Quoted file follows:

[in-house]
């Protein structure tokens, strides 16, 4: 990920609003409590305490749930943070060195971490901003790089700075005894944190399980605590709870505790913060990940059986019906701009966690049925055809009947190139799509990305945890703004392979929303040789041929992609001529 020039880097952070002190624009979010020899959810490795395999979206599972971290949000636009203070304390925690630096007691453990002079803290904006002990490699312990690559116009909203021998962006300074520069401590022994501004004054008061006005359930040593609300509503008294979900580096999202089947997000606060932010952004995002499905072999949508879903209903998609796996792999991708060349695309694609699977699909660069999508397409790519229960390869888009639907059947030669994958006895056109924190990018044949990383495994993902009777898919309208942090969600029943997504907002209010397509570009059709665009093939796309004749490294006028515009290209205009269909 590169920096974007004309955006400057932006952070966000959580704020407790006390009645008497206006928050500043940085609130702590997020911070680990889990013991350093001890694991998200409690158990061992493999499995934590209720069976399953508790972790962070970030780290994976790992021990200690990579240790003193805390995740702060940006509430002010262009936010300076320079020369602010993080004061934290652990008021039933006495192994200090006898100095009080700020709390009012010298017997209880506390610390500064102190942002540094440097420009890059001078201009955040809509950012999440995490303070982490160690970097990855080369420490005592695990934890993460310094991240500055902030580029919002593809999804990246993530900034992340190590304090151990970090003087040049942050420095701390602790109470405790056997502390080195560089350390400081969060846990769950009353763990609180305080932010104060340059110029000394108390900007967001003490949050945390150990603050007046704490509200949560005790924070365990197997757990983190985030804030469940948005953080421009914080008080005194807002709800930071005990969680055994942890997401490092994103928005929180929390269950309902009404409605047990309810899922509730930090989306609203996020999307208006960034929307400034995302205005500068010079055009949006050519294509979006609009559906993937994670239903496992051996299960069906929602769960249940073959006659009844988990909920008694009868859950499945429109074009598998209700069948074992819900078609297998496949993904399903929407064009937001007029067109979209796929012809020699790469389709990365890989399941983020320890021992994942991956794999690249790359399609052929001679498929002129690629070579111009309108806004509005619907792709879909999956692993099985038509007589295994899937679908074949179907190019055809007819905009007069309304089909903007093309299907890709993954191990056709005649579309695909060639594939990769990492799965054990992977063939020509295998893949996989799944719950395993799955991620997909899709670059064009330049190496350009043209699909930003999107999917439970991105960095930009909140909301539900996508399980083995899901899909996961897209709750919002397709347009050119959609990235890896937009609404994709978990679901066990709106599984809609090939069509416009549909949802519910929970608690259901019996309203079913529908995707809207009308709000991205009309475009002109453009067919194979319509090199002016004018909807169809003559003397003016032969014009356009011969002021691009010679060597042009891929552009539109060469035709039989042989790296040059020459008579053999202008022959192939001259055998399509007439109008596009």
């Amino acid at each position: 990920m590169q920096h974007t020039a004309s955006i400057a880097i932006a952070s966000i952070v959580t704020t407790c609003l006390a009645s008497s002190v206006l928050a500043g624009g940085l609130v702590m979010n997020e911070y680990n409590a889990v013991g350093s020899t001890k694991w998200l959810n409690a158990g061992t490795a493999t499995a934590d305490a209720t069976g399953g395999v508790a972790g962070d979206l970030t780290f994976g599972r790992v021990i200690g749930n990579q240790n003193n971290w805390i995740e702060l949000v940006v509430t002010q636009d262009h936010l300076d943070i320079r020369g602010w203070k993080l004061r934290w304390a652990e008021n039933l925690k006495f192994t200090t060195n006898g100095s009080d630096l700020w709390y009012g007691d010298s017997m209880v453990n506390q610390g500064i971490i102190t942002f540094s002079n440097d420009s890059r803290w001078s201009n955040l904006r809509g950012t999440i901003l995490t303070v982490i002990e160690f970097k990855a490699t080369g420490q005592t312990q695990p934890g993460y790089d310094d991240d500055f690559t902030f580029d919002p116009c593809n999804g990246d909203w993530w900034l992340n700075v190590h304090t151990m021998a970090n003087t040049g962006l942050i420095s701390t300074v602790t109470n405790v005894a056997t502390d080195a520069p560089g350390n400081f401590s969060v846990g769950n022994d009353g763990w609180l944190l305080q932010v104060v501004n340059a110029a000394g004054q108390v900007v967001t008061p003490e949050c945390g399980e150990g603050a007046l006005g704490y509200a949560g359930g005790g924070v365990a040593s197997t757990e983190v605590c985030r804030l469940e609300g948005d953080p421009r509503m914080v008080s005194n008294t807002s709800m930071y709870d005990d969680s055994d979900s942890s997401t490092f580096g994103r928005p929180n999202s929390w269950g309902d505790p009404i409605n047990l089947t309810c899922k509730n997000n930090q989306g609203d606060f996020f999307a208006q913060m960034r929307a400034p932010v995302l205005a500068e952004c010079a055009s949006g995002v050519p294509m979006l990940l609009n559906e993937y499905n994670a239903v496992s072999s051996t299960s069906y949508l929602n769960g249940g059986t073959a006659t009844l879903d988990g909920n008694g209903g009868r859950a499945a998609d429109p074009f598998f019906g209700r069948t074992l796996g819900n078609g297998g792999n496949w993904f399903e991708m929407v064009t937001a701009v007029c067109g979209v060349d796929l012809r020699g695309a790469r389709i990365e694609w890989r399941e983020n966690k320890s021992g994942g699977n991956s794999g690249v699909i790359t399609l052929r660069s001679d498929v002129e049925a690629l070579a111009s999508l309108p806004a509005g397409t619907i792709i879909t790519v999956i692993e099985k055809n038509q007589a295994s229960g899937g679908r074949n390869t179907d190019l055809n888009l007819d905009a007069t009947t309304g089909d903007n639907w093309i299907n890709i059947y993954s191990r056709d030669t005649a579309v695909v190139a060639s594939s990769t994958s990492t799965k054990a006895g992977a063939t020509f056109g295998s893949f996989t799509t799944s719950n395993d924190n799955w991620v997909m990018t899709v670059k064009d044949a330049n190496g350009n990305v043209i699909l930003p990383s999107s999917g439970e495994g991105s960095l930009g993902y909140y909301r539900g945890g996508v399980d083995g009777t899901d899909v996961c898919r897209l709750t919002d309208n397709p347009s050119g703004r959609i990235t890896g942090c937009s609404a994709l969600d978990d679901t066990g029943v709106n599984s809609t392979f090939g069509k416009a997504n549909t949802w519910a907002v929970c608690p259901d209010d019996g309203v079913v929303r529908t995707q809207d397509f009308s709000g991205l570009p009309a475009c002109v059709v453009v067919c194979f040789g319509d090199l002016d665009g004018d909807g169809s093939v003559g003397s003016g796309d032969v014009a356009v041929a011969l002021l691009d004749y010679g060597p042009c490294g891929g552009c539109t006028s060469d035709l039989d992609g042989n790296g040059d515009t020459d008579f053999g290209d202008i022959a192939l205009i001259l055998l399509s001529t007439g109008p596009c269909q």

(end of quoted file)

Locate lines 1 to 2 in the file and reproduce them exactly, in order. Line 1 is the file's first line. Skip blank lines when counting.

[in-house]
């Protein structure tokens, strides 16, 4: 990920609003409590305490749930943070060195971490901003790089700075005894944190399980605590709870505790913060990940059986019906701009966690049925055809009947190139799509990305945890703004392979929303040789041929992609001529 020039880097952070002190624009979010020899959810490795395999979206599972971290949000636009203070304390925690630096007691453990002079803290904006002990490699312990690559116009909203021998962006300074520069401590022994501004004054008061006005359930040593609300509503008294979900580096999202089947997000606060932010952004995002499905072999949508879903209903998609796996792999991708060349695309694609699977699909660069999508397409790519229960390869888009639907059947030669994958006895056109924190990018044949990383495994993902009777898919309208942090969600029943997504907002209010397509570009059709665009093939796309004749490294006028515009290209205009269909 590169920096974007004309955006400057932006952070966000959580704020407790006390009645008497206006928050500043940085609130702590997020911070680990889990013991350093001890694991998200409690158990061992493999499995934590209720069976399953508790972790962070970030780290994976790992021990200690990579240790003193805390995740702060940006509430002010262009936010300076320079020369602010993080004061934290652990008021039933006495192994200090006898100095009080700020709390009012010298017997209880506390610390500064102190942002540094440097420009890059001078201009955040809509950012999440995490303070982490160690970097990855080369420490005592695990934890993460310094991240500055902030580029919002593809999804990246993530900034992340190590304090151990970090003087040049942050420095701390602790109470405790056997502390080195560089350390400081969060846990769950009353763990609180305080932010104060340059110029000394108390900007967001003490949050945390150990603050007046704490509200949560005790924070365990197997757990983190985030804030469940948005953080421009914080008080005194807002709800930071005990969680055994942890997401490092994103928005929180929390269950309902009404409605047990309810899922509730930090989306609203996020999307208006960034929307400034995302205005500068010079055009949006050519294509979006609009559906993937994670239903496992051996299960069906929602769960249940073959006659009844988990909920008694009868859950499945429109074009598998209700069948074992819900078609297998496949993904399903929407064009937001007029067109979209796929012809020699790469389709990365890989399941983020320890021992994942991956794999690249790359399609052929001679498929002129690629070579111009309108806004509005619907792709879909999956692993099985038509007589295994899937679908074949179907190019055809007819905009007069309304089909903007093309299907890709993954191990056709005649579309695909060639594939990769990492799965054990992977063939020509295998893949996989799944719950395993799955991620997909899709670059064009330049190496350009043209699909930003999107999917439970991105960095930009909140909301539900996508399980083995899901899909996961897209709750919002397709347009050119959609990235890896937009609404994709978990679901066990709106599984809609090939069509416009549909949802519910929970608690259901019996309203079913529908995707809207009308709000991205009309475009002109453009067919194979319509090199002016004018909807169809003559003397003016032969014009356009011969002021691009010679060597042009891929552009539109060469035709039989042989790296040059020459008579053999202008022959192939001259055998399509007439109008596009």